The Kodak Duaflex II is the first cheap pseudo-TLR I’ve actually tested. My mother gave it to me as a gift after finding it at an antique or thrift store (she learned from me. Probably.).
It was also my first test of Lomography’s Color Negative 100 film, which does a pretty nice job. It’s got a little saturation boost, but it’s not ridiculous, and it seems pretty sharp and fine-grained.
Over the last 35 years, my mom has always supported me in just about everything I’ve done. Hollywood would have us believe that’s the normal state of affairs, but it’s not always the case. My mom was great, though, and I’m glad she’s mine.
Part of that support has often been getting into whatever I was obsessing about at the time. She started with Star Wars action figures, sheets, towels, lunchboxes; continued through Beatles memorabilia and trips to Mountain Man rendezvous; and found muscle car models, rock band posters and Warcraft T-shirts as I grew older.
And so, of course, when I started collecting cameras, she started asking questions and getting ideas. I knew what was coming. A couple Xmases ago, the gift cameras started up and the Duaflex II was the first.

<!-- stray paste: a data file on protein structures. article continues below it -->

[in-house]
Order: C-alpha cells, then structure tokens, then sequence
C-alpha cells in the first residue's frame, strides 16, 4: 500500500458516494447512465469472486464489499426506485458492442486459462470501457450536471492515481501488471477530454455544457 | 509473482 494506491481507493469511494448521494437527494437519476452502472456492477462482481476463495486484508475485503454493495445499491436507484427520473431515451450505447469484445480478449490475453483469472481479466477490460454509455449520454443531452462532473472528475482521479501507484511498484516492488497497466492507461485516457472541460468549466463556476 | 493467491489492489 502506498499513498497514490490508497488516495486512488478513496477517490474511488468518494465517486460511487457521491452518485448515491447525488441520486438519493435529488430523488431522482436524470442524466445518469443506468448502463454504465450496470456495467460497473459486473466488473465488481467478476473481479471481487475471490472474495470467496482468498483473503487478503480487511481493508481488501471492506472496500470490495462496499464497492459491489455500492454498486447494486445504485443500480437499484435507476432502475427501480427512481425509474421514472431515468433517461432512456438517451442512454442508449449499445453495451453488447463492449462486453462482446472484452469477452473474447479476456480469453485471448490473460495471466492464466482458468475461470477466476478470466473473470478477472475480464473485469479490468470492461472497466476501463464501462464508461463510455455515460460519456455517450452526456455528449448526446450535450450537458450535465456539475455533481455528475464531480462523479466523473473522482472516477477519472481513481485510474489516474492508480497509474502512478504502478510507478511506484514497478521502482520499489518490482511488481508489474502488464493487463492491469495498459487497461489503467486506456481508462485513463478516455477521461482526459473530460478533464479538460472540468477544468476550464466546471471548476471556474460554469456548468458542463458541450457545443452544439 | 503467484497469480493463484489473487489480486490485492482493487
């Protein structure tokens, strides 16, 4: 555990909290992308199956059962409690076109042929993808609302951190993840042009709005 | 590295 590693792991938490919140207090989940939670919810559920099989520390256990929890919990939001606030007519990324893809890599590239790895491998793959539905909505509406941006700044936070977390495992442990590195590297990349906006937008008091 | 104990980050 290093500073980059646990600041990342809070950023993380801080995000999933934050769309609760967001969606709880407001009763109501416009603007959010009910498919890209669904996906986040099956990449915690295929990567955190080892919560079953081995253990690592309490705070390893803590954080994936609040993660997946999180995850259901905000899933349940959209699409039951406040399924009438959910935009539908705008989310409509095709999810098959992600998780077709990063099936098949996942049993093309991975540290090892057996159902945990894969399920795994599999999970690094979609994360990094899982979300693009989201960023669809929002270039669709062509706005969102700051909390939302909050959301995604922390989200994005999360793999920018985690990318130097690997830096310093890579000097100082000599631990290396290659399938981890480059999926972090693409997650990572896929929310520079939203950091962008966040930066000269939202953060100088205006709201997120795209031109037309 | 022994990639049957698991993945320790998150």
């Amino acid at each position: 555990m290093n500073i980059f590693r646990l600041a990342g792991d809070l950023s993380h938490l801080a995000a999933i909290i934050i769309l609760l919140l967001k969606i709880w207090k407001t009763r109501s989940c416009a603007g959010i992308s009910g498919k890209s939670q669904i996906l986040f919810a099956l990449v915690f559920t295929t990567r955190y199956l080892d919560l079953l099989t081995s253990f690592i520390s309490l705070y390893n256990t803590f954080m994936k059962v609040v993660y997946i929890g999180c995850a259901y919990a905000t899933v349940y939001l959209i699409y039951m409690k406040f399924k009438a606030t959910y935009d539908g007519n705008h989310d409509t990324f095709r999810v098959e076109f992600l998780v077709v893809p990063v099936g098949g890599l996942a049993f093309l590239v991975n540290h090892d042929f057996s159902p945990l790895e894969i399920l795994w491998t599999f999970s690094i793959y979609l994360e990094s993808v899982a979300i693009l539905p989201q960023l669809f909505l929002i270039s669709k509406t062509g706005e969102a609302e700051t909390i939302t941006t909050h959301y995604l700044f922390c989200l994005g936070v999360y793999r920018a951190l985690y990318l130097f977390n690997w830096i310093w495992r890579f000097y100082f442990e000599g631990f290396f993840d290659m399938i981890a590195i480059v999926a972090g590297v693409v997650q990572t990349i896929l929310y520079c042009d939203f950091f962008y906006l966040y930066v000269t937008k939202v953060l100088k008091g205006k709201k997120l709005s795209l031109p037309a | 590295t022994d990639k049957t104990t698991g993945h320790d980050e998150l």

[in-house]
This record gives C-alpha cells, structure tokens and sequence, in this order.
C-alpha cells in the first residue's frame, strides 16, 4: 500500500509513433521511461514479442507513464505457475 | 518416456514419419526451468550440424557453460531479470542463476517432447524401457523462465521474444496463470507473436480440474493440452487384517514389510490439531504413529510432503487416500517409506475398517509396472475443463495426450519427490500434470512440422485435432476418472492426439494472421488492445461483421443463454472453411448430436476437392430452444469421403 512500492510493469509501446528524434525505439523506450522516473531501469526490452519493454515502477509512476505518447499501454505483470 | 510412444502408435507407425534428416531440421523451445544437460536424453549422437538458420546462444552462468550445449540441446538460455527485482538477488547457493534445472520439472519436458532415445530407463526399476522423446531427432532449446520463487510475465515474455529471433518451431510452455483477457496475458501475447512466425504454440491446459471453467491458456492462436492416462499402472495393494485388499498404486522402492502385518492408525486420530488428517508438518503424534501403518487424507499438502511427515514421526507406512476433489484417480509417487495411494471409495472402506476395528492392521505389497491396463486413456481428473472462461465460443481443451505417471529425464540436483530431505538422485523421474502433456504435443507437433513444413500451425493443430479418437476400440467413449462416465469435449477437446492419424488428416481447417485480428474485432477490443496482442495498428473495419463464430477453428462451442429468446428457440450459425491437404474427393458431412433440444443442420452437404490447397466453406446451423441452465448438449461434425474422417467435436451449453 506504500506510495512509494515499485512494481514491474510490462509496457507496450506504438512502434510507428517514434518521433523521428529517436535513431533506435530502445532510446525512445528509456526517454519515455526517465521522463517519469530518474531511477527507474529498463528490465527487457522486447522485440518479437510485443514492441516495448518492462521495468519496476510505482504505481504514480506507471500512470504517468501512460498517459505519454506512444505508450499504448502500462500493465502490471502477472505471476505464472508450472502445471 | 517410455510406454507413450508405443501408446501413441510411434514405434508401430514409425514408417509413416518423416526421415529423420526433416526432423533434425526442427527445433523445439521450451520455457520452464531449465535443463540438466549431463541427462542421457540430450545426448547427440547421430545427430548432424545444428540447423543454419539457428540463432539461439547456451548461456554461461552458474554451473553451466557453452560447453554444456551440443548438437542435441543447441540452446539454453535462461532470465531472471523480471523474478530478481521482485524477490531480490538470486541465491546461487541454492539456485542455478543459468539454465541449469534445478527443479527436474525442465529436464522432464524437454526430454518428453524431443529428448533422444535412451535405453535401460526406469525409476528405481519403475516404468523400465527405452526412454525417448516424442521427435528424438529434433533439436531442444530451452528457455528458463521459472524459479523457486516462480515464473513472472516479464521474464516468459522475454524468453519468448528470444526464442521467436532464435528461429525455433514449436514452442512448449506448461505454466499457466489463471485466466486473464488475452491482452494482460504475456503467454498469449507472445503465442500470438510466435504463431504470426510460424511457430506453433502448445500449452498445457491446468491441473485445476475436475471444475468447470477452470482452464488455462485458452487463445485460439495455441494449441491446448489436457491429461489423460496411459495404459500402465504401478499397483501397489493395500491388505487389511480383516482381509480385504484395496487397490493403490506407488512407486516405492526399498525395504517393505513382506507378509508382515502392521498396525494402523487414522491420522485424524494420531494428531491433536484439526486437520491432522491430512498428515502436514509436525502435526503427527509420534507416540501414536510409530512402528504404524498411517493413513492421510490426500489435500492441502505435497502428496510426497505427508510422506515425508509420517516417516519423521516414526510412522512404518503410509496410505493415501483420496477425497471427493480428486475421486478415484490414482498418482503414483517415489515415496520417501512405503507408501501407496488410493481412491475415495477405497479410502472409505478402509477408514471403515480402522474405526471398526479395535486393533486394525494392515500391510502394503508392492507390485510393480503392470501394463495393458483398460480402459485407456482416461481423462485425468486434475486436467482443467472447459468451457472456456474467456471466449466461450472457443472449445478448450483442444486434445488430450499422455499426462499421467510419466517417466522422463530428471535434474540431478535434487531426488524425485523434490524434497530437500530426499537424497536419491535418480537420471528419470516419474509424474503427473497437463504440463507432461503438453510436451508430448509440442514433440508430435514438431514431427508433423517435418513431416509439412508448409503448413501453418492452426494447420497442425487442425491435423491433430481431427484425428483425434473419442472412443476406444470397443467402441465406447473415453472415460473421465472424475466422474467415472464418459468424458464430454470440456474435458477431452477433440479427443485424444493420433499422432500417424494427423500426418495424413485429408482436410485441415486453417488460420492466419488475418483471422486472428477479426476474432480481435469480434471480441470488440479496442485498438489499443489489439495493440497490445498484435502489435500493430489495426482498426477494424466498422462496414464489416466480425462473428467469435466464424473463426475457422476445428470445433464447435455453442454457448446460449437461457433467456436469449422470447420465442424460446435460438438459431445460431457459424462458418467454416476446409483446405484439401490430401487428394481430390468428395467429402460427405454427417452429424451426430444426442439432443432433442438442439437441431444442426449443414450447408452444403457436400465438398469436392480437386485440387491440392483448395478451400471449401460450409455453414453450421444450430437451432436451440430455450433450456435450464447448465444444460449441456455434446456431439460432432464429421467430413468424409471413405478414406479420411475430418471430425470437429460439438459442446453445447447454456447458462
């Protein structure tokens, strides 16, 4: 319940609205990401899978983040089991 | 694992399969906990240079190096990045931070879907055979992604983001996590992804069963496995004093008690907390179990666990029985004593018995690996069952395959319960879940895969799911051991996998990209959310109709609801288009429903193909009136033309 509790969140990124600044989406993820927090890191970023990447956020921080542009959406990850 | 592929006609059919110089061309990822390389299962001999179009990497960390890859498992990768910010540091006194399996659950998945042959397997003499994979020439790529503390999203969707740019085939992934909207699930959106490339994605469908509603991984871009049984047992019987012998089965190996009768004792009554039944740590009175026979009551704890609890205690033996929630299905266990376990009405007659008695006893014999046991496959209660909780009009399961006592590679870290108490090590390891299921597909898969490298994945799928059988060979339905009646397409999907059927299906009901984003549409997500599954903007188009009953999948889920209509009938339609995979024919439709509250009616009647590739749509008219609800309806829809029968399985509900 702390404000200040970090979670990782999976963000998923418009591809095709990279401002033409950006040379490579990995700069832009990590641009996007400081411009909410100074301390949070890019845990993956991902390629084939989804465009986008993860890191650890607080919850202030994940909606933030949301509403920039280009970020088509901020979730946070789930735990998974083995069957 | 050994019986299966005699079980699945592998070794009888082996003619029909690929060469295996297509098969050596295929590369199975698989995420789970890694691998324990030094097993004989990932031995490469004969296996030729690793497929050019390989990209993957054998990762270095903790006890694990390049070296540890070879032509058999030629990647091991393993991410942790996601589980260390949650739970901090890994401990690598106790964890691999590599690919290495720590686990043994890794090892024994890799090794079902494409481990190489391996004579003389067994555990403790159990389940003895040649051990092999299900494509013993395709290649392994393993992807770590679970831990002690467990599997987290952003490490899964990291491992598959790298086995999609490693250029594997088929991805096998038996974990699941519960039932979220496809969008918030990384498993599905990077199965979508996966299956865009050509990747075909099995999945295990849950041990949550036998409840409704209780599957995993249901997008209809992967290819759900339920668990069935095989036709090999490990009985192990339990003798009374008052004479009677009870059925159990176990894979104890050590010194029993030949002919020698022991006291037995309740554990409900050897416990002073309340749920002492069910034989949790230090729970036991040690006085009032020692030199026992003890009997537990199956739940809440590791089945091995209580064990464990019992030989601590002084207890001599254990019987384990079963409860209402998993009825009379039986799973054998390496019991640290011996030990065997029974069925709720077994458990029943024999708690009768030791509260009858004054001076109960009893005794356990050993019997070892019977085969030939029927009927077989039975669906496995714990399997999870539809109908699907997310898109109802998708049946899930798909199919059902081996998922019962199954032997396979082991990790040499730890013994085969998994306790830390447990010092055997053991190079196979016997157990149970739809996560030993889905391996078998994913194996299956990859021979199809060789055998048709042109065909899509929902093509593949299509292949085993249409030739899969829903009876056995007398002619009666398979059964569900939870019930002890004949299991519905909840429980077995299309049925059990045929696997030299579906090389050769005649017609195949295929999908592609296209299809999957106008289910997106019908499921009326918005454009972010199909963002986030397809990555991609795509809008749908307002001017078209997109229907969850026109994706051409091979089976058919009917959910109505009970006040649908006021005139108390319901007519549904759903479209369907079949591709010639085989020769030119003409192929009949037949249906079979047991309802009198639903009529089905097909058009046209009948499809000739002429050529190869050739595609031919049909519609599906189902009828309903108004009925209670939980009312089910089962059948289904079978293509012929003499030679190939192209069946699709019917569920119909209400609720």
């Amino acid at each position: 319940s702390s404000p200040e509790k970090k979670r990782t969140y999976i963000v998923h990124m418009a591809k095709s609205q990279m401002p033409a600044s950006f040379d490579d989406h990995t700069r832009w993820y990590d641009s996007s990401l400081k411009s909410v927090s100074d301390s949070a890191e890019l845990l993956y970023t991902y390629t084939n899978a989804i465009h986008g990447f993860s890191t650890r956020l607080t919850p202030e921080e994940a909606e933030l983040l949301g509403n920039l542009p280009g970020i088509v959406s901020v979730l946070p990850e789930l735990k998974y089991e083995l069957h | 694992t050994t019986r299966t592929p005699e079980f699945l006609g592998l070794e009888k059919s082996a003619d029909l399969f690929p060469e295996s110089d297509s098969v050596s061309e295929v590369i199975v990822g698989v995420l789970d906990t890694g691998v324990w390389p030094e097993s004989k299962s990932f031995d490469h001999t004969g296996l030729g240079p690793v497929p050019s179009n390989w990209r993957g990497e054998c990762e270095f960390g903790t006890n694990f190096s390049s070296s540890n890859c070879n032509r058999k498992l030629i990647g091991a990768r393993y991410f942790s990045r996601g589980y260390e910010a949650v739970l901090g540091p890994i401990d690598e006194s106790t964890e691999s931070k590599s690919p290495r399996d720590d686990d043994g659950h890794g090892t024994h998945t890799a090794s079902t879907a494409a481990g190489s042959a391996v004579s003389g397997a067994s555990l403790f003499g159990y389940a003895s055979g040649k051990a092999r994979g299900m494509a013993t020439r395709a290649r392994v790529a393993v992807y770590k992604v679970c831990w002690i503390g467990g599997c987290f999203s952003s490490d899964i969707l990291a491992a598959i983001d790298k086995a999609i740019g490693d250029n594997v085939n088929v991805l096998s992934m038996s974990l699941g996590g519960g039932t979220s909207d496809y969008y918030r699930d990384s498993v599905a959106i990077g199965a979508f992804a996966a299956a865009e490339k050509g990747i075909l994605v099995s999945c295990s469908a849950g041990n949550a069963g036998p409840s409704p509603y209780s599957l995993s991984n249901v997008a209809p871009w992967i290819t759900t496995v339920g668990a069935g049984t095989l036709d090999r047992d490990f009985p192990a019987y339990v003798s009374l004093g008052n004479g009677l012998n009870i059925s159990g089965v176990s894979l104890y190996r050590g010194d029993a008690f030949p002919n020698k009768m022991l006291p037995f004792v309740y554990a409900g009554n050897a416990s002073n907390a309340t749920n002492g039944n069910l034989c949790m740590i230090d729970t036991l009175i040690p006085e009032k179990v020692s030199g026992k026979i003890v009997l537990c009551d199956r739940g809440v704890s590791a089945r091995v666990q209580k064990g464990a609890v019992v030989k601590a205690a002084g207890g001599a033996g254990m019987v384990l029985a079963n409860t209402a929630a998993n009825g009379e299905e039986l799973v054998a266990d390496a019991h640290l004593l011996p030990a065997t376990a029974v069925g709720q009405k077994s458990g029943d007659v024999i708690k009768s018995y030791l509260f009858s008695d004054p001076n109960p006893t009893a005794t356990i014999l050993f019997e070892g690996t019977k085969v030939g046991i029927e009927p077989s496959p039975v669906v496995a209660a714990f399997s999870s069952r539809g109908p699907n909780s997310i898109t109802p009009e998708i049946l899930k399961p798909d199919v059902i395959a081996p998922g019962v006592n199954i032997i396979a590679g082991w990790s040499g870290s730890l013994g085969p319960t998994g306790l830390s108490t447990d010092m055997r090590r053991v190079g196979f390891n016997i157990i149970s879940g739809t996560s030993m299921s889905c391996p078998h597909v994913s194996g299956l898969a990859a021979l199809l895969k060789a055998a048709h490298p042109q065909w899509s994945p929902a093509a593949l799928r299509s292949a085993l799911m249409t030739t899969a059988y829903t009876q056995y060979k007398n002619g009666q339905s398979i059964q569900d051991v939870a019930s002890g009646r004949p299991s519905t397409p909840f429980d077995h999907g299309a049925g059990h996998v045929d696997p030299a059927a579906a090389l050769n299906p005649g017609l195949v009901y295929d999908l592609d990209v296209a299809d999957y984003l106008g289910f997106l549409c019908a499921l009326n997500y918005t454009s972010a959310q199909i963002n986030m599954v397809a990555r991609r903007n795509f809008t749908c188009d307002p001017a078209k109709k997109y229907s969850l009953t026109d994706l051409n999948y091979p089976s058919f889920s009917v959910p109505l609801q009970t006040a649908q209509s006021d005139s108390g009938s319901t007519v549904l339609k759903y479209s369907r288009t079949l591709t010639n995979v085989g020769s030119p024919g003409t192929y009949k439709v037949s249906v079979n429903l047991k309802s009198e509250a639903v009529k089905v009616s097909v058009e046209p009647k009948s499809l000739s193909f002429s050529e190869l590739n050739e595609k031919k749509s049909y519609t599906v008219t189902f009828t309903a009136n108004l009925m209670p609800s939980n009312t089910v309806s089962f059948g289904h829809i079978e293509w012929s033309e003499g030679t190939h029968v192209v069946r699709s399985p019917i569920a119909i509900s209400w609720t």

Hint for the future, Mom: I like this
“We Recommend Kodak Film” sign (SOLD), the film cases from Japan Camera Hunter (35mm version and 120 version both), this Kodak pin (SOLD OUT), and this “Oh Snap” T-shirt (Got one!). Of course, a couple boxes of 4×5 Ektar film would not go unnoticed.
The Kodak Duaflex series lasted from 1947 to 1960, and the Duaflex II was produced from 1950 to 1954. In those five years, two different versions of the Duaflex II were available.
One version had a single-element, fixed-focus meniscus lens — the Kodet. The other featured a three-element Kodar lens with a three-position Waterhouse stop set and zone focusing. The Kodar version also included double-exposure prevention. My example is the fixed-focus type.
The shutter, a simple leaf, has two settings: Bulb and Instant. In Instant (snapshot) mode, the shutter speed is 1/30 or 1/40 or 1/50 sec. and is X-synced to the flash. Sources disagree about exactly how fast the shutter is, though at least one blogger indicates that it tested at 1/30 sec.
Even if the shutters were originally manufactured to be faster, which some sources speculate they may have been, it’s conceivable that the springs could’ve slowed down after 60-65 years. Nearly all my snapshot cameras of this vintage have a shutter speed somewhere between 1/30 sec. and 1/60 sec., though.